Foot Protection Requirements

BACKGROUND: Safety inspections of the shop and parts department have revealed that many employees are not wearing appropriate footwear that can adequately protect them from foot injuries caused by crushing or falling objects, such as a rotor or a battery.  Sharp objects left on the shop floor can also penetrate the shoe and injure the foot. Footwear in the shop area must be slip resistant to protect employees should they encounter slippery surfaces (slip hazards are common due to accidental spills of lubricants in the shop).  The porters are subject to abnormally wet locations (car wash) and as such, their shoes must provide traction.  Recently, an automobile dealer was cited for failure to provide safety shoes.  A penalty of $5850 was assessed by Cal/OSHA for this serious violation.  California Court of Appeals has also upheld a citation against employers not providing proper safety footwear. See Home Depot U.S.A., Inc. v. Cal. Occupational Safety & Health Appeals Bd., E070417 (Cal. Ct. App. Oct. 17, 2019)

 

WHAT DO THE CALIFORNIA REGULATIONS SAY:

The Cal/OSHA regulation (T8CCR3385) is stated as follows:

  1. Appropriate foot protection shall be required for employees who are exposed to foot injuries from electrical hazards, hot, corrosive, poisonous substances, falling objects, crushing, or penetrating actions, which may cause injuries or who are required to work in abnormally wet locations.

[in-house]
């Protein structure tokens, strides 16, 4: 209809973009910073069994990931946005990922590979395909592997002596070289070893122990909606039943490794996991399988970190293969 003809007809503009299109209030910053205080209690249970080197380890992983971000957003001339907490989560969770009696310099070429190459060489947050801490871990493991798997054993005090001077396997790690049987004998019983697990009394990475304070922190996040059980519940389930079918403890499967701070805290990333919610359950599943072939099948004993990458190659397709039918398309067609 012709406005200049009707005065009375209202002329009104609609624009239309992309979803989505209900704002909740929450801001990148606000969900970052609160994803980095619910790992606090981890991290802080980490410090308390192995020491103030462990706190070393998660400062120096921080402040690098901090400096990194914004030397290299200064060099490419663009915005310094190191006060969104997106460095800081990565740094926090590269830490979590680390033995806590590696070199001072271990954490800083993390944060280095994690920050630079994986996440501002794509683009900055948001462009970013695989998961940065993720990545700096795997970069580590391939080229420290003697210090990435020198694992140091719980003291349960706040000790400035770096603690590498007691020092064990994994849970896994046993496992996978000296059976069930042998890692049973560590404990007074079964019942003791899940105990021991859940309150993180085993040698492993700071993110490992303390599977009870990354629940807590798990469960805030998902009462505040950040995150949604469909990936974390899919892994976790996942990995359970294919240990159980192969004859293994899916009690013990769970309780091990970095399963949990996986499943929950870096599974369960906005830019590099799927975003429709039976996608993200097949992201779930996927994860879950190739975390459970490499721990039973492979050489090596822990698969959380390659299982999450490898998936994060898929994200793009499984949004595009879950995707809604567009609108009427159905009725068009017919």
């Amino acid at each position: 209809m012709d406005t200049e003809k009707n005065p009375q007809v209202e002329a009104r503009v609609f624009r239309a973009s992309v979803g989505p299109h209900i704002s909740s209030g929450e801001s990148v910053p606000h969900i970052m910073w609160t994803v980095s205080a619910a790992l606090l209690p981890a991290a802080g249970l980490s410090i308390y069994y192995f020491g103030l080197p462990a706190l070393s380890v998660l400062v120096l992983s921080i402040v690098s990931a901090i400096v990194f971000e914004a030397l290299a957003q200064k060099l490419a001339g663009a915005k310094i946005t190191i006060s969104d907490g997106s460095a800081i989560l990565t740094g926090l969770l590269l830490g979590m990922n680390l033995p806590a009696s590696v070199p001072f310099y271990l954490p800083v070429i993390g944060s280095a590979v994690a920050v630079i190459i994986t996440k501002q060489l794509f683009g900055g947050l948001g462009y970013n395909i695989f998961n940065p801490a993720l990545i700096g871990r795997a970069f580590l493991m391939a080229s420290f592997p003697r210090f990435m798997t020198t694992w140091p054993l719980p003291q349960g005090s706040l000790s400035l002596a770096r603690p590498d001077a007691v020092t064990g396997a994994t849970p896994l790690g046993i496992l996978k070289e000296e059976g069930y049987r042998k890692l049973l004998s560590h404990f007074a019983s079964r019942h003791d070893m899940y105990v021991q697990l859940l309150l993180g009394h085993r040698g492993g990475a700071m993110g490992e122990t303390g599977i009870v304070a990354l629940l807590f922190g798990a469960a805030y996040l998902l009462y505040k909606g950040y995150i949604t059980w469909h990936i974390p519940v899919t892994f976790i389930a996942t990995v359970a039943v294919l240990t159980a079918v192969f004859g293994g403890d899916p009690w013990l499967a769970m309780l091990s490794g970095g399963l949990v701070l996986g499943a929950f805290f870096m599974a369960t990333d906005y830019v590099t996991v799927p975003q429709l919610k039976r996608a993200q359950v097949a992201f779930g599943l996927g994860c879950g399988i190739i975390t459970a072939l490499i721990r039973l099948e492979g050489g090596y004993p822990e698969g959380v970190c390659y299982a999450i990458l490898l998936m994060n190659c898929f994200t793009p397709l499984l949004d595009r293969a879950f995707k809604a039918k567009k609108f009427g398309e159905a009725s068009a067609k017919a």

2. Footwear which is defective or inappropriate to the extent that its ordinary use creates the possibility of foot injuries shall not be worn.
  3. (1) Protective footwear for employees purchased after January 26, 2007 shall meet the requirements and specifications in American Society for Testing and Materials (ASTM) F 2412-05, Standard Test Methods for Foot Protection and ASTM F 2413-05, Standard Specification for Performance Requirements for Foot Protection which are hereby incorporated by reference.  The ASTM standard as quoted in the OSHA standard has been updated.  See note below.

 

Note 1: ASTM F2412-18a and ASTM F2413-18 are the most current standards in the industry. ASTM F2413-18 contains basic requirements to evaluate footwear, which include: Impact resistance (I), Compression resistance (C), Metatarsal protection (MT), and Conductive properties (CD) to limit static electricity buildup. In addition to these requirements, this standard requires labeling on the safety footwear to identify specific protections.

Note 2:  Cal/OSHA regulations, as mentioned above, state that footwear that creates the possibility of foot injuries shall not be worn and hence, any shoes that may cause injuries from ordinary use in the shop area should not be used.

WHAT DO THE FEDERAL REGULATIONS SAY: 

Federal Regulation as stated in CFR 1910.136(a) is as follows:  The employer shall ensure that each affected employee uses protective footwear when working in areas where there is a danger of foot injuries due to falling or rolling objects, or objects piercing the sole, or when the use of protective footwear will protect the affected employee from an electrical hazard, such as a static-discharge or electric-shock hazard, that remains after the employer takes other necessary protective measures.

Note 3:  The criteria for protective footwear is listed in 1910.136(b)(1)(i) where the footwear must meet the ASTM F-2412-2005, “Standard Test Methods for Foot Protection,” and ASTM F-2413-2005, “Standard Specification for Performance Requirements for Protective Footwear,” which are incorporated by reference in § 1910.6.  As noted above the ASTM regulations have been updated in 2018 and should be used for selection of footwear.